It is actually a Greek word — Ἀποκάλυψις — which literally means lifting of the veil. A more familiar translation is revelation. This, most probably, brings to mind the book from the Bible of the same name. Indeed, the name of the book in the original Greek is Ἀποκάλυψις. Since it deals with the end times, the modern world has come to associate the word apocalypse with a word-ending disaster.
What gets lost in this understanding is that the Bible doesn't just have one apocalypse. It has a plethora. Here are three:
- the burning bush is an apocalypse of the name of God as I AM
- the Incarnation is an apocalypse of God become man
- the baptism of Christ is an apocalypse of God as Trinity
Thus, the term post-apocalypse has a nuance to it that is lost when it is merely understood to refer to what is left after a world-devastating disaster. A post-apocalyptic world is one where God has revealed Himself. This understanding of the word apocalypse can add another a level of richness of any post-apocalyptic D&D world (or any RPG that uses the same sort of end-of- the-world model).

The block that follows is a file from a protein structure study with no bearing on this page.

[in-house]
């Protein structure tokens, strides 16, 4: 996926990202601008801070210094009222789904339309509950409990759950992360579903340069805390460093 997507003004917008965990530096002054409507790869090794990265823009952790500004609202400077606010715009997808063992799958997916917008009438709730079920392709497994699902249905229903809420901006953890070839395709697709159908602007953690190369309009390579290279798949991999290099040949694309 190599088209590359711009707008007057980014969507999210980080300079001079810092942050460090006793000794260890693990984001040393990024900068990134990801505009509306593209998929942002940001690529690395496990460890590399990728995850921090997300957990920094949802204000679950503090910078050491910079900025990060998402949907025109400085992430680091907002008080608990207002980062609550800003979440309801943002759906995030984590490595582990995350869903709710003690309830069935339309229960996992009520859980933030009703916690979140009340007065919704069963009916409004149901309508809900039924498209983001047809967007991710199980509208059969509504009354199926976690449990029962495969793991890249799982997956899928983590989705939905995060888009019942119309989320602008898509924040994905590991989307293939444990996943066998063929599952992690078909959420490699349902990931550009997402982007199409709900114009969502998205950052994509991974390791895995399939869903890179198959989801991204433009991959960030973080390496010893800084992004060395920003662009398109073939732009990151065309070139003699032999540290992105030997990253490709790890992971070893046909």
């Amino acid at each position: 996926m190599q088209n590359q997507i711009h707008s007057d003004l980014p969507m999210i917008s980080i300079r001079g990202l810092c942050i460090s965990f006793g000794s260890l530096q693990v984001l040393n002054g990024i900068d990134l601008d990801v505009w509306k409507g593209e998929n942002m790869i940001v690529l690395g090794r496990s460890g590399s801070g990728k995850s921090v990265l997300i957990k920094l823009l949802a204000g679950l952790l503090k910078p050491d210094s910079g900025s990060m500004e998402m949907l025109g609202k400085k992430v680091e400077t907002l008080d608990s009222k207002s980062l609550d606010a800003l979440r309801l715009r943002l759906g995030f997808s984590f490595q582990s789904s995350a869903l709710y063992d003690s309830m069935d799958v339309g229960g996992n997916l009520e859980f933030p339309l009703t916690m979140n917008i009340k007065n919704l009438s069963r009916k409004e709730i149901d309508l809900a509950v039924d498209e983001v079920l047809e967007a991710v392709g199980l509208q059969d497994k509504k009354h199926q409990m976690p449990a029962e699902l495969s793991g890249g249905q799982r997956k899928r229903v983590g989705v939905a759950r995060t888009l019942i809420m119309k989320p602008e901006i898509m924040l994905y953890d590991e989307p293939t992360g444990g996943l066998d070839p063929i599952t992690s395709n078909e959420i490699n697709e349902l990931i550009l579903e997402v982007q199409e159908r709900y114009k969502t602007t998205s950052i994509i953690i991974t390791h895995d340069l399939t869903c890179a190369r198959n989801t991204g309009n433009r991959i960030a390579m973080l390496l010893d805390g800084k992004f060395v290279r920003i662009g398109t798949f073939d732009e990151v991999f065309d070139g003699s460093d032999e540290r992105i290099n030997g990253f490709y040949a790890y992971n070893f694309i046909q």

From a Judeo-Christian world-view, the world-shattering event is the Fall. This is then expressed every time humanity turns its collective back on God. The Tower of Babel and the collapse of both the Northern Kingdom (Israel) and the Southern Kingdom (Judah) are examples of this. The apocalypse always takes the form of God steadfastly waiting with open arms for humanity to realize that it cannot find what it most desires without God. He has shown the depth with which He loves us and wants us to be with Him by His willingness to not only become Incarnate, but to go to the cross and tomb.
Thus, a D&D campaign can not only be about trying to rise up out of the ashes of what came before by recovering the treasures of lost civilizations, but a recovery of the apocalypse itself.